When you leave the office: You will look like you have a light pink or white “film” or frosting on your skin, and you will have a thin layer of ointment on the treated areas. The light pink look will fade leaving a mild redness like sunburn, typically within an hour or two.
For 3-4 days post peel: You will experience swelling and tightness of the skin that may be uncomfortable. Facial movement maybe more difficult. The skin will turn red, blister and crust, and may look similar to a very bad sunburn before it heals. As the swelling decreases, the tight skin turns darker than normal appearance.
5+ days: Gradually you will notice that your skin will begin to peel. Do not assist the peeling process. Allow your skin to peel naturally. The peeling usually lasts from one to two weeks but may last longer. There is a risk of temporary or permanent pigment (color) change in the skin. There is a rare incidence of scarring. There is also the rare incidence of allergy to the creams used after the peel.
Wash face twice daily with a gentle cleanser. Use fingertips to cleanse your skin as your skin will be very sensitive. After washing, pat dry with a clean towel; do not reuse the towel.
Keep all treated areas covered with a thin layer of Aquaphor or petroleum ointment (Vaseline). The ointment application will need to be repeated several times a day as necessary to keep the area from feeling dry. Your treatment area must NOT be allowed to dry out (with hard scabs and crusts; doing so will increase your risk of scarring. Do not use Neosporin, skin lotions or sunscreens.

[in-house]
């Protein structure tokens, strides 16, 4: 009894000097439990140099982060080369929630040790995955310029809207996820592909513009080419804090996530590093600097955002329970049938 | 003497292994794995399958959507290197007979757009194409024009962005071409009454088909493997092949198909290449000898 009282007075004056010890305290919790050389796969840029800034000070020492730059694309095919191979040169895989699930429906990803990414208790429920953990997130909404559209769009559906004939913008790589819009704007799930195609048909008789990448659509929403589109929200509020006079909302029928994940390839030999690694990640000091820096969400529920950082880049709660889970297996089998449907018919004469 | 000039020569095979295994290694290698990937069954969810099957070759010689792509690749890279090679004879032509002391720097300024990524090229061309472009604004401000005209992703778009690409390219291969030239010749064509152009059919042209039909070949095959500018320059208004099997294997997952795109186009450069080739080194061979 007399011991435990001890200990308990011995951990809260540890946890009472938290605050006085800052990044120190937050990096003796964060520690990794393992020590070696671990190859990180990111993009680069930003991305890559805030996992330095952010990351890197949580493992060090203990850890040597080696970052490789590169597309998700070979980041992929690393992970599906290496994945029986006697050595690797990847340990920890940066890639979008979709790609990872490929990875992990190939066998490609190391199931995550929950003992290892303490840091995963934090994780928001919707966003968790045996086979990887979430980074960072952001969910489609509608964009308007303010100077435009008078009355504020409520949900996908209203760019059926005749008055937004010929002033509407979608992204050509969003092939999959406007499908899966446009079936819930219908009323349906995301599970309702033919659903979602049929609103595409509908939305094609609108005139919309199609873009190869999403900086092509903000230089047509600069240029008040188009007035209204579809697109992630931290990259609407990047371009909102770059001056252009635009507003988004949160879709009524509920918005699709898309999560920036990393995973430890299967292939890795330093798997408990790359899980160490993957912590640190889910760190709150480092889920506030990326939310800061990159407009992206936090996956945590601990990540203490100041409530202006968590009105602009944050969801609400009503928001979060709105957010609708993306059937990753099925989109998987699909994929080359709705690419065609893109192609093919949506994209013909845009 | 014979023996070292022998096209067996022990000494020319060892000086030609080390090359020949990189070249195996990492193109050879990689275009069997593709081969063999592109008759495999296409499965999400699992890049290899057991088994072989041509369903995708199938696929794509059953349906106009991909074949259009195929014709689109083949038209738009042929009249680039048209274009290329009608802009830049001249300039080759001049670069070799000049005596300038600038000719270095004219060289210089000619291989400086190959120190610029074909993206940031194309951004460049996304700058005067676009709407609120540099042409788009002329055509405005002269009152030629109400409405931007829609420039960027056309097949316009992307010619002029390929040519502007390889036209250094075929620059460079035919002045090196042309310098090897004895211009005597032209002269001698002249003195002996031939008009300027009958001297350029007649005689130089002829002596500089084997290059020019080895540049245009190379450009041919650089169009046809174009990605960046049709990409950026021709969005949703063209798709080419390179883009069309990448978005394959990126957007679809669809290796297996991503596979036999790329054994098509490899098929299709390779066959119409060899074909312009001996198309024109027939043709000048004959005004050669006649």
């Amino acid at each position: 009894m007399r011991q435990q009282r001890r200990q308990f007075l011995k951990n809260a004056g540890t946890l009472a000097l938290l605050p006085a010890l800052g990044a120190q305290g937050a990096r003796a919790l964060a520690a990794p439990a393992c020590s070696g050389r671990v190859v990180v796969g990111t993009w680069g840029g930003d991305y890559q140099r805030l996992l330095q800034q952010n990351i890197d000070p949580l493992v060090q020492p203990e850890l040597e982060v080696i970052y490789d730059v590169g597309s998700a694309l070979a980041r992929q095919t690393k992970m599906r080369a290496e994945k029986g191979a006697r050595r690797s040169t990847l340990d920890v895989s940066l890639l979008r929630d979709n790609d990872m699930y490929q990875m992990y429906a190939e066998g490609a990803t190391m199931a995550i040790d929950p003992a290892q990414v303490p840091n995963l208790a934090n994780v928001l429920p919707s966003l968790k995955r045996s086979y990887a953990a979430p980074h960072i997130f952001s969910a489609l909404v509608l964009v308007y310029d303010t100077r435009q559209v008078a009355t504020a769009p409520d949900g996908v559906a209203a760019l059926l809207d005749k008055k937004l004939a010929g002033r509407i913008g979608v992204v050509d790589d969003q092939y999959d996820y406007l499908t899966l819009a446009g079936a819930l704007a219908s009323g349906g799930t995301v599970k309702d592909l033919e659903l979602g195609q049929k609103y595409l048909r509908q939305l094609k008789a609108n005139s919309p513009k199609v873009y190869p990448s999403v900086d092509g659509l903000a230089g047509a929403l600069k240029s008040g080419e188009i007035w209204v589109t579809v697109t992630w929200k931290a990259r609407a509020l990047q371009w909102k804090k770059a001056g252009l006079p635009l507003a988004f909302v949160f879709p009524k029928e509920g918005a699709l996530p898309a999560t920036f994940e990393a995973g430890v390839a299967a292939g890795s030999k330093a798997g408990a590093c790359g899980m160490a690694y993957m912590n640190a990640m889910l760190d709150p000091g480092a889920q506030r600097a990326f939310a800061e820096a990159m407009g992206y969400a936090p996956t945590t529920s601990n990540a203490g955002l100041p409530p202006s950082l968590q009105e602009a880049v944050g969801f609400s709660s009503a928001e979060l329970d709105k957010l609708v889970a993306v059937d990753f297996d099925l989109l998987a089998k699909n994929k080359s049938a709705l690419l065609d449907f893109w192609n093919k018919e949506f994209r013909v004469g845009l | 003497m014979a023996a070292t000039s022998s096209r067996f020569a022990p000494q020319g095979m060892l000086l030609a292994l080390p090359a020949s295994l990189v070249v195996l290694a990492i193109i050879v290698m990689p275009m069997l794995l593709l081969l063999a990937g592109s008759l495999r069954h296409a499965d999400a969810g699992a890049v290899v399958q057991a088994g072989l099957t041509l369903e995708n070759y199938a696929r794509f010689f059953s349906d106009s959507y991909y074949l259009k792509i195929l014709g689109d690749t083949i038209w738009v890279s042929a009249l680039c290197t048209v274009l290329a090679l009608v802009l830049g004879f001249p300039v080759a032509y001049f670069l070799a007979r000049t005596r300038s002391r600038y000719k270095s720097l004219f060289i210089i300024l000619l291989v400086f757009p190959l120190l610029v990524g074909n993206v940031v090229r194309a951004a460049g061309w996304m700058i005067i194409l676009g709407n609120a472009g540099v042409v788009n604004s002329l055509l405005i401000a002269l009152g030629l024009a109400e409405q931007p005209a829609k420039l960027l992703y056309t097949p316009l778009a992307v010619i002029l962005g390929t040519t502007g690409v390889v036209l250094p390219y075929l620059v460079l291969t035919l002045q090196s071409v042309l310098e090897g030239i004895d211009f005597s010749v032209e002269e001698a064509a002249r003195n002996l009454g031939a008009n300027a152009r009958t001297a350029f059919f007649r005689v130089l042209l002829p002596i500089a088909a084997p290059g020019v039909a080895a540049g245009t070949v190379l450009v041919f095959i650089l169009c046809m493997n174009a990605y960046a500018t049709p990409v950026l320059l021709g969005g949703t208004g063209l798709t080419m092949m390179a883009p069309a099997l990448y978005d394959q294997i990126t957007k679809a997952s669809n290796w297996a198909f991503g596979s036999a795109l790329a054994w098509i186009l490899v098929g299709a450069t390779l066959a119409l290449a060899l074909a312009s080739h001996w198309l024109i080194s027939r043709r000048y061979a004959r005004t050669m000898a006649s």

You may decrease the amount and frequency of ointment each day as your skin heals, eventually just spot treating any residual peeling or raw areas. Most patients will actually peel more than once; with subsequent finer peeling over 2-3 weeks.
Additional After Care
Three aspirin or ibuprofen may be taken 3-4 times daily to reduce swelling. It is advised that you sleep on several pillows the first night to reduce swelling.
Continue the antiviral prescription (if prescribed) for its entire course. Call the office immediately if you have signs of infection, such as fever, blisters, pustules, or thick yellow or green discharge. (not clear yellow – this is normal)
ITCHING can be treated with diphenhydramine (Benadryl) every 4-6 hours as needed. If this is not adequate, call the office.
ACNE may flare up the week following resurfacing. Spot application of an over the counter benzoyl peroxide product for sensitive skin will typically help.
A follow-up appointment will be given 5-7 days following your peel as part of the treatment program in assessing your progress. Keeping your appointment is imperative.
Once you have your follow-up appointment, you will be cleared to wear sunscreen and a hat to prevent hyperpigmentation immediately after healing. Until cleared, you must wear a hat, avoid exposure to sunlight, and do not apply sunscreen.
You will need to avoid the sun for at least one month after your peel. Your prescription creams can be applied after the first 1-2 weeks, but remember, your skin will be more sensitive than usual.